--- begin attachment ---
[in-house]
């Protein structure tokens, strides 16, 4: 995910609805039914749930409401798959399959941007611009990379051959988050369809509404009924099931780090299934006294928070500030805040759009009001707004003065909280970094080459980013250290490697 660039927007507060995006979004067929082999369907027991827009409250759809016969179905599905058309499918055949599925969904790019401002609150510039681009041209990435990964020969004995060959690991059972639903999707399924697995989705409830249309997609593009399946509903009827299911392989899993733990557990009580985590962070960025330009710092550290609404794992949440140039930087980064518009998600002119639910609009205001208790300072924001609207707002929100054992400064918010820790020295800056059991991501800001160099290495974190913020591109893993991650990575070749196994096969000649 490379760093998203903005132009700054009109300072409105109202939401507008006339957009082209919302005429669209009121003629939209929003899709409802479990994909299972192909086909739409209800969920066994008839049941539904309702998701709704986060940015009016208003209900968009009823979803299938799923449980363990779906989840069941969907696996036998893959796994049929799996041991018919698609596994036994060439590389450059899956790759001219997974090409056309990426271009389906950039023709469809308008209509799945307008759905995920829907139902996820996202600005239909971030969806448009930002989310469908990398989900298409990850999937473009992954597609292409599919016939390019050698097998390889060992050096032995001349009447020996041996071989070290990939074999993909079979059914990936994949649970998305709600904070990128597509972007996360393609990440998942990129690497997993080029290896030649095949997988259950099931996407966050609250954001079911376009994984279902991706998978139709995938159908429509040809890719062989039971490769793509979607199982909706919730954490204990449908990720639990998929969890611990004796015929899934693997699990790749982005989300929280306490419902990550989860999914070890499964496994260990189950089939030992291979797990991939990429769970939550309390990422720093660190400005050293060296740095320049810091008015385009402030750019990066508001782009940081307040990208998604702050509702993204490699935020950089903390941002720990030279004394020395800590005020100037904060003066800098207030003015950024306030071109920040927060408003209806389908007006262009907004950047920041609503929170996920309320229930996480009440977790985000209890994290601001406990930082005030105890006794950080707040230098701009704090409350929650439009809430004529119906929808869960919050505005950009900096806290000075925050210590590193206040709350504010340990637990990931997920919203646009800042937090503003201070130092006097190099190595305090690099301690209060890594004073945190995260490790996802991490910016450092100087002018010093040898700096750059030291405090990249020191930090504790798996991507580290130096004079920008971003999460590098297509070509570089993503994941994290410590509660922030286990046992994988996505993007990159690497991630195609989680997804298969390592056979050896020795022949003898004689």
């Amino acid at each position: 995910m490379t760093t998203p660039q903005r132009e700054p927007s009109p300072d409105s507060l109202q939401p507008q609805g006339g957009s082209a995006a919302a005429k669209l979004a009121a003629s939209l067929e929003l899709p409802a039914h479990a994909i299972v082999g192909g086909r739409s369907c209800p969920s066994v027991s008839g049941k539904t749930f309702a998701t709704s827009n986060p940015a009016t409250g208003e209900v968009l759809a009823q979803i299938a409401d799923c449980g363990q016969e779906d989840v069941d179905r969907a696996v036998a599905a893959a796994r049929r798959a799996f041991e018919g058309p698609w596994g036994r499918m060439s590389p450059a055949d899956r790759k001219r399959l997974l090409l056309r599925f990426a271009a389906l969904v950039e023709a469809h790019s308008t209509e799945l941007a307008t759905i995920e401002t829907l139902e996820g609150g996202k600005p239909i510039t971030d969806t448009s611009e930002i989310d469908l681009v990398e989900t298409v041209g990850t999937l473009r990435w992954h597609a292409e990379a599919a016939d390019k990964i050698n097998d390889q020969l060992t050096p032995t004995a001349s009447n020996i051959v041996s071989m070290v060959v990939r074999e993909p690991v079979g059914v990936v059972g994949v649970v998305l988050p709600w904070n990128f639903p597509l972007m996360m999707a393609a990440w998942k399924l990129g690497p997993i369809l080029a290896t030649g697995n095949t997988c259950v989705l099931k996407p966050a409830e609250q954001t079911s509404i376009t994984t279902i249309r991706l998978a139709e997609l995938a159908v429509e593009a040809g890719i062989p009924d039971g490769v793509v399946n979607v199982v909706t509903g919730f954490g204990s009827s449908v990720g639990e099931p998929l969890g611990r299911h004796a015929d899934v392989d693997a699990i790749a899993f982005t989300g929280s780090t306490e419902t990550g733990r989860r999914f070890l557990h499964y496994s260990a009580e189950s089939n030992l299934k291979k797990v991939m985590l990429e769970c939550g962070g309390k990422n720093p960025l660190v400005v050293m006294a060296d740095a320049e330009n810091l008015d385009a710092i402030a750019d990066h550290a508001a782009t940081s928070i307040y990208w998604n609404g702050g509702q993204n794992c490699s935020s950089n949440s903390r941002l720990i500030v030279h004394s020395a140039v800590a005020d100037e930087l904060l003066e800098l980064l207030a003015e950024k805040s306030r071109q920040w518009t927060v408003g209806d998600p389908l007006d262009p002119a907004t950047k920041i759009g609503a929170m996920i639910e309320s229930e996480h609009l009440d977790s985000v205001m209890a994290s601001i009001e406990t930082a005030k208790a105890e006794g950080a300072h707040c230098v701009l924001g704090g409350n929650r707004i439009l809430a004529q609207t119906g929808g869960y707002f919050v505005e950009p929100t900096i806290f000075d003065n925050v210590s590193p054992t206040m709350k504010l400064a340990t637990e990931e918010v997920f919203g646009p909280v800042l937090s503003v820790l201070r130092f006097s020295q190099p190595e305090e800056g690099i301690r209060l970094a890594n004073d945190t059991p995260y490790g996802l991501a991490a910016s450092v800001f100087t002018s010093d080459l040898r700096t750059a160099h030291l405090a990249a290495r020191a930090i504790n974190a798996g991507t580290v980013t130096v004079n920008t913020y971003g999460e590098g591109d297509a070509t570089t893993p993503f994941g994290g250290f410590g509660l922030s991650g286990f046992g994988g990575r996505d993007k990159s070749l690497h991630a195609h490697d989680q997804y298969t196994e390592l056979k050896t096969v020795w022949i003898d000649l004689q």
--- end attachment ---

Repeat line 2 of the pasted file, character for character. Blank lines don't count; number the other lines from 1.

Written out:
């Protein structure tokens, strides 16, 4: 995910609805039914749930409401798959399959941007611009990379051959988050369809509404009924099931780090299934006294928070500030805040759009009001707004003065909280970094080459980013250290490697 660039927007507060995006979004067929082999369907027991827009409250759809016969179905599905058309499918055949599925969904790019401002609150510039681009041209990435990964020969004995060959690991059972639903999707399924697995989705409830249309997609593009399946509903009827299911392989899993733990557990009580985590962070960025330009710092550290609404794992949440140039930087980064518009998600002119639910609009205001208790300072924001609207707002929100054992400064918010820790020295800056059991991501800001160099290495974190913020591109893993991650990575070749196994096969000649 490379760093998203903005132009700054009109300072409105109202939401507008006339957009082209919302005429669209009121003629939209929003899709409802479990994909299972192909086909739409209800969920066994008839049941539904309702998701709704986060940015009016208003209900968009009823979803299938799923449980363990779906989840069941969907696996036998893959796994049929799996041991018919698609596994036994060439590389450059899956790759001219997974090409056309990426271009389906950039023709469809308008209509799945307008759905995920829907139902996820996202600005239909971030969806448009930002989310469908990398989900298409990850999937473009992954597609292409599919016939390019050698097998390889060992050096032995001349009447020996041996071989070290990939074999993909079979059914990936994949649970998305709600904070990128597509972007996360393609990440998942990129690497997993080029290896030649095949997988259950099931996407966050609250954001079911376009994984279902991706998978139709995938159908429509040809890719062989039971490769793509979607199982909706919730954490204990449908990720639990998929969890611990004796015929899934693997699990790749982005989300929280306490419902990550989860999914070890499964496994260990189950089939030992291979797990991939990429769970939550309390990422720093660190400005050293060296740095320049810091008015385009402030750019990066508001782009940081307040990208998604702050509702993204490699935020950089903390941002720990030279004394020395800590005020100037904060003066800098207030003015950024306030071109920040927060408003209806389908007006262009907004950047920041609503929170996920309320229930996480009440977790985000209890994290601001406990930082005030105890006794950080707040230098701009704090409350929650439009809430004529119906929808869960919050505005950009900096806290000075925050210590590193206040709350504010340990637990990931997920919203646009800042937090503003201070130092006097190099190595305090690099301690209060890594004073945190995260490790996802991490910016450092100087002018010093040898700096750059030291405090990249020191930090504790798996991507580290130096004079920008971003999460590098297509070509570089993503994941994290410590509660922030286990046992994988996505993007990159690497991630195609989680997804298969390592056979050896020795022949003898004689």